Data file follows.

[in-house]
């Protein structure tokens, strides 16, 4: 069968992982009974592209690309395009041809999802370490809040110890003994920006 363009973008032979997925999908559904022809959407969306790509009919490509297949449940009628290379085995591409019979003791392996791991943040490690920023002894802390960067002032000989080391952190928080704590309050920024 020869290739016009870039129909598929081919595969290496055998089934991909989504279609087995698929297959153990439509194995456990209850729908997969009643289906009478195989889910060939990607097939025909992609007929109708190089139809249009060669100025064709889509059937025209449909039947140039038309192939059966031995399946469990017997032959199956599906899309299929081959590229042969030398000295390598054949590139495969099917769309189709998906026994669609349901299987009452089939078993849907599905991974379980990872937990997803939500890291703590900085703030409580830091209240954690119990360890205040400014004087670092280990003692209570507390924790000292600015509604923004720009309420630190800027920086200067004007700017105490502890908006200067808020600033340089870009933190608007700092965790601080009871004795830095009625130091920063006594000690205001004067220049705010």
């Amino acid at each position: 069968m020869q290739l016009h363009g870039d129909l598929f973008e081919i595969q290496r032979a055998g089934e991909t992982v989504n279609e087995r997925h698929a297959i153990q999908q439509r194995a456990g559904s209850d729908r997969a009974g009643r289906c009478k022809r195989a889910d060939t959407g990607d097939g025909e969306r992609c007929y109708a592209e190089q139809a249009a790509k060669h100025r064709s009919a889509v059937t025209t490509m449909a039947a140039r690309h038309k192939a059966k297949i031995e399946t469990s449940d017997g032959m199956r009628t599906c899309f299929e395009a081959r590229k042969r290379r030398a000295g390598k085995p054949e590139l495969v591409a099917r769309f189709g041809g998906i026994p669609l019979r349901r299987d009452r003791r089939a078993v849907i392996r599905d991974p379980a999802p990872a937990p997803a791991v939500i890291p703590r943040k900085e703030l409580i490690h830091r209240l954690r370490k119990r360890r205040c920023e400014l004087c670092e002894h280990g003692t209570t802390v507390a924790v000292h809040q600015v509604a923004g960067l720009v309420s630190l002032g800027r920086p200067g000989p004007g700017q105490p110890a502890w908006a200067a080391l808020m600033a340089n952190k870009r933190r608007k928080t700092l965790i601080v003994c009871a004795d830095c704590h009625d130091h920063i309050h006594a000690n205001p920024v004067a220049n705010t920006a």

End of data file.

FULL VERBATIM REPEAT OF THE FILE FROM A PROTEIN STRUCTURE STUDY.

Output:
[in-house]
């Protein structure tokens, strides 16, 4: 069968992982009974592209690309395009041809999802370490809040110890003994920006 363009973008032979997925999908559904022809959407969306790509009919490509297949449940009628290379085995591409019979003791392996791991943040490690920023002894802390960067002032000989080391952190928080704590309050920024 020869290739016009870039129909598929081919595969290496055998089934991909989504279609087995698929297959153990439509194995456990209850729908997969009643289906009478195989889910060939990607097939025909992609007929109708190089139809249009060669100025064709889509059937025209449909039947140039038309192939059966031995399946469990017997032959199956599906899309299929081959590229042969030398000295390598054949590139495969099917769309189709998906026994669609349901299987009452089939078993849907599905991974379980990872937990997803939500890291703590900085703030409580830091209240954690119990360890205040400014004087670092280990003692209570507390924790000292600015509604923004720009309420630190800027920086200067004007700017105490502890908006200067808020600033340089870009933190608007700092965790601080009871004795830095009625130091920063006594000690205001004067220049705010």
């Amino acid at each position: 069968m020869q290739l016009h363009g870039d129909l598929f973008e081919i595969q290496r032979a055998g089934e991909t992982v989504n279609e087995r997925h698929a297959i153990q999908q439509r194995a456990g559904s209850d729908r997969a009974g009643r289906c009478k022809r195989a889910d060939t959407g990607d097939g025909e969306r992609c007929y109708a592209e190089q139809a249009a790509k060669h100025r064709s009919a889509v059937t025209t490509m449909a039947a140039r690309h038309k192939a059966k297949i031995e399946t469990s449940d017997g032959m199956r009628t599906c899309f299929e395009a081959r590229k042969r290379r030398a000295g390598k085995p054949e590139l495969v591409a099917r769309f189709g041809g998906i026994p669609l019979r349901r299987d009452r003791r089939a078993v849907i392996r599905d991974p379980a999802p990872a937990p997803a791991v939500i890291p703590r943040k900085e703030l409580i490690h830091r209240l954690r370490k119990r360890r205040c920023e400014l004087c670092e002894h280990g003692t209570t802390v507390a924790v000292h809040q600015v509604a923004g960067l720009v309420s630190l002032g800027r920086p200067g000989p004007g700017q105490p110890a502890w908006a200067a080391l808020m600033a340089n952190k870009r933190r608007k928080t700092l965790i601080v003994c009871a004795d830095c704590h009625d130091h920063i309050h006594a000690n205001p920024v004067a220049n705010t920006a």